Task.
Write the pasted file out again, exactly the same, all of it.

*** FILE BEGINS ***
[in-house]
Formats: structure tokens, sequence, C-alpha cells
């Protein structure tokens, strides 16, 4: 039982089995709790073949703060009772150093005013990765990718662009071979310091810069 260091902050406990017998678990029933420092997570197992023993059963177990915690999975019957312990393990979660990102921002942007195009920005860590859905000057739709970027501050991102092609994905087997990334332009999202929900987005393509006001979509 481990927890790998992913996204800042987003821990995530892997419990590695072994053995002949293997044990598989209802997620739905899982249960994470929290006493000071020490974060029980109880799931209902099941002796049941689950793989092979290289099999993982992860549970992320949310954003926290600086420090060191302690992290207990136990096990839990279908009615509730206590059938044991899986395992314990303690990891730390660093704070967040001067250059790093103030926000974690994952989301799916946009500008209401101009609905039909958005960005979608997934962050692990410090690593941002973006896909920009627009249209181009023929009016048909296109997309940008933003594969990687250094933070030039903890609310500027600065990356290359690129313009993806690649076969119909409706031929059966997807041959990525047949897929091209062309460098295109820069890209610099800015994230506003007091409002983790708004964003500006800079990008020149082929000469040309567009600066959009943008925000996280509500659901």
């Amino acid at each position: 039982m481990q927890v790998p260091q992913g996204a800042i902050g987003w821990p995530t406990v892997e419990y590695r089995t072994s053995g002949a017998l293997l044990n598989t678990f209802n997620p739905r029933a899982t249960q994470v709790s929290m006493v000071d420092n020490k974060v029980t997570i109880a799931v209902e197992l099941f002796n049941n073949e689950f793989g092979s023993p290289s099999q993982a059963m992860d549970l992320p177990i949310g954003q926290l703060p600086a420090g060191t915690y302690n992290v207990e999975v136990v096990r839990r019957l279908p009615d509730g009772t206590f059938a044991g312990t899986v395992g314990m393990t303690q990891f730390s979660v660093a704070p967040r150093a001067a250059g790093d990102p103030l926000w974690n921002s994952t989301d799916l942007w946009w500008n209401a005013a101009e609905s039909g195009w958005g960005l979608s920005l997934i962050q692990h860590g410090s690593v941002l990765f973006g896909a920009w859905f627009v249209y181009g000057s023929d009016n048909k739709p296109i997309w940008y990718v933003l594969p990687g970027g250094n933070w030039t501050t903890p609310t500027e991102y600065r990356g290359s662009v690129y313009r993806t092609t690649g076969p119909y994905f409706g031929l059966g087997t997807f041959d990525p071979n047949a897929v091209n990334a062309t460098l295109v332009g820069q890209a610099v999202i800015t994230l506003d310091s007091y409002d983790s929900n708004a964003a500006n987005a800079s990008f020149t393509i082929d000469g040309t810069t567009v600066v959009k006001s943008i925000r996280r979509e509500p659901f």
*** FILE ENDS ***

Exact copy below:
[in-house]
Formats: structure tokens, sequence, C-alpha cells
């Protein structure tokens, strides 16, 4: 039982089995709790073949703060009772150093005013990765990718662009071979310091810069 260091902050406990017998678990029933420092997570197992023993059963177990915690999975019957312990393990979660990102921002942007195009920005860590859905000057739709970027501050991102092609994905087997990334332009999202929900987005393509006001979509 481990927890790998992913996204800042987003821990995530892997419990590695072994053995002949293997044990598989209802997620739905899982249960994470929290006493000071020490974060029980109880799931209902099941002796049941689950793989092979290289099999993982992860549970992320949310954003926290600086420090060191302690992290207990136990096990839990279908009615509730206590059938044991899986395992314990303690990891730390660093704070967040001067250059790093103030926000974690994952989301799916946009500008209401101009609905039909958005960005979608997934962050692990410090690593941002973006896909920009627009249209181009023929009016048909296109997309940008933003594969990687250094933070030039903890609310500027600065990356290359690129313009993806690649076969119909409706031929059966997807041959990525047949897929091209062309460098295109820069890209610099800015994230506003007091409002983790708004964003500006800079990008020149082929000469040309567009600066959009943008925000996280509500659901």
């Amino acid at each position: 039982m481990q927890v790998p260091q992913g996204a800042i902050g987003w821990p995530t406990v892997e419990y590695r089995t072994s053995g002949a017998l293997l044990n598989t678990f209802n997620p739905r029933a899982t249960q994470v709790s929290m006493v000071d420092n020490k974060v029980t997570i109880a799931v209902e197992l099941f002796n049941n073949e689950f793989g092979s023993p290289s099999q993982a059963m992860d549970l992320p177990i949310g954003q926290l703060p600086a420090g060191t915690y302690n992290v207990e999975v136990v096990r839990r019957l279908p009615d509730g009772t206590f059938a044991g312990t899986v395992g314990m393990t303690q990891f730390s979660v660093a704070p967040r150093a001067a250059g790093d990102p103030l926000w974690n921002s994952t989301d799916l942007w946009w500008n209401a005013a101009e609905s039909g195009w958005g960005l979608s920005l997934i962050q692990h860590g410090s690593v941002l990765f973006g896909a920009w859905f627009v249209y181009g000057s023929d009016n048909k739709p296109i997309w940008y990718v933003l594969p990687g970027g250094n933070w030039t501050t903890p609310t500027e991102y600065r990356g290359s662009v690129y313009r993806t092609t690649g076969p119909y994905f409706g031929l059966g087997t997807f041959d990525p071979n047949a897929v091209n990334a062309t460098l295109v332009g820069q890209a610099v999202i800015t994230l506003d310091s007091y409002d983790s929900n708004a964003a500006n987005a800079s990008f020149t393509i082929d000469g040309t810069t567009v600066v959009k006001s943008i925000r996280r979509e509500p659901f």